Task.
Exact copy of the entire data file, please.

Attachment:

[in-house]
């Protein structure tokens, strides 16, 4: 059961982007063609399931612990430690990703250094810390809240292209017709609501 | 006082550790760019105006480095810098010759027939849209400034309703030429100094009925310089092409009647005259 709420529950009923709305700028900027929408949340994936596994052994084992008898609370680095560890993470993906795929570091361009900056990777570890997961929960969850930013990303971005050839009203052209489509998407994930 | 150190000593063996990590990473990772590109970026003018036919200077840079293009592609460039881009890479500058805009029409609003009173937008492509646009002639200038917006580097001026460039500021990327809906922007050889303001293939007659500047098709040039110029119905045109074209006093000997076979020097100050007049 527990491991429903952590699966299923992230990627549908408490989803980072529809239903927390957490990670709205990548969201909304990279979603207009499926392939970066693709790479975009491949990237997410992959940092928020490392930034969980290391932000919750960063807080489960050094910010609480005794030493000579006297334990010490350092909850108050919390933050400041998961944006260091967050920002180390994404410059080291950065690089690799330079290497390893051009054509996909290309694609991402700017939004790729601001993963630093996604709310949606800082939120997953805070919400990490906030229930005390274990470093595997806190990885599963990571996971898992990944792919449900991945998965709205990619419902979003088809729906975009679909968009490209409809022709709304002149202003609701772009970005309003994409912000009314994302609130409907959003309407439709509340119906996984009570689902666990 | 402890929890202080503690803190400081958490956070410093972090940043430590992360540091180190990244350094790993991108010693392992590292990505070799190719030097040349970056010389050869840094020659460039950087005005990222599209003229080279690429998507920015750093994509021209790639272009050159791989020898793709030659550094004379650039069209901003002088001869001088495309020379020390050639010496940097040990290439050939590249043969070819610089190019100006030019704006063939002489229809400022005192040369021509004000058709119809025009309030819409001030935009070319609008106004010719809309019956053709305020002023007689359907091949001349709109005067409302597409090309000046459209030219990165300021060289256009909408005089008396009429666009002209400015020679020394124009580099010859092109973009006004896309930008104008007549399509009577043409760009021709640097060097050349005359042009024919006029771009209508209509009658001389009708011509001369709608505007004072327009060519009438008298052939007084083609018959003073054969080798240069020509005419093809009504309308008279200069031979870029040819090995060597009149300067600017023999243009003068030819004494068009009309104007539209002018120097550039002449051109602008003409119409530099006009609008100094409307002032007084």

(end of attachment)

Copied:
[in-house]
């Protein structure tokens, strides 16, 4: 059961982007063609399931612990430690990703250094810390809240292209017709609501 | 006082550790760019105006480095810098010759027939849209400034309703030429100094009925310089092409009647005259 709420529950009923709305700028900027929408949340994936596994052994084992008898609370680095560890993470993906795929570091361009900056990777570890997961929960969850930013990303971005050839009203052209489509998407994930 | 150190000593063996990590990473990772590109970026003018036919200077840079293009592609460039881009890479500058805009029409609003009173937008492509646009002639200038917006580097001026460039500021990327809906922007050889303001293939007659500047098709040039110029119905045109074209006093000997076979020097100050007049 527990491991429903952590699966299923992230990627549908408490989803980072529809239903927390957490990670709205990548969201909304990279979603207009499926392939970066693709790479975009491949990237997410992959940092928020490392930034969980290391932000919750960063807080489960050094910010609480005794030493000579006297334990010490350092909850108050919390933050400041998961944006260091967050920002180390994404410059080291950065690089690799330079290497390893051009054509996909290309694609991402700017939004790729601001993963630093996604709310949606800082939120997953805070919400990490906030229930005390274990470093595997806190990885599963990571996971898992990944792919449900991945998965709205990619419902979003088809729906975009679909968009490209409809022709709304002149202003609701772009970005309003994409912000009314994302609130409907959003309407439709509340119906996984009570689902666990 | 402890929890202080503690803190400081958490956070410093972090940043430590992360540091180190990244350094790993991108010693392992590292990505070799190719030097040349970056010389050869840094020659460039950087005005990222599209003229080279690429998507920015750093994509021209790639272009050159791989020898793709030659550094004379650039069209901003002088001869001088495309020379020390050639010496940097040990290439050939590249043969070819610089190019100006030019704006063939002489229809400022005192040369021509004000058709119809025009309030819409001030935009070319609008106004010719809309019956053709305020002023007689359907091949001349709109005067409302597409090309000046459209030219990165300021060289256009909408005089008396009429666009002209400015020679020394124009580099010859092109973009006004896309930008104008007549399509009577043409760009021709640097060097050349005359042009024919006029771009209508209509009658001389009708011509001369709608505007004072327009060519009438008298052939007084083609018959003073054969080798240069020509005419093809009504309308008279200069031979870029040819090995060597009149300067600017023999243009003068030819004494068009009309104007539209002018120097550039002449051109602008003409119409530099006009609008100094409307002032007084």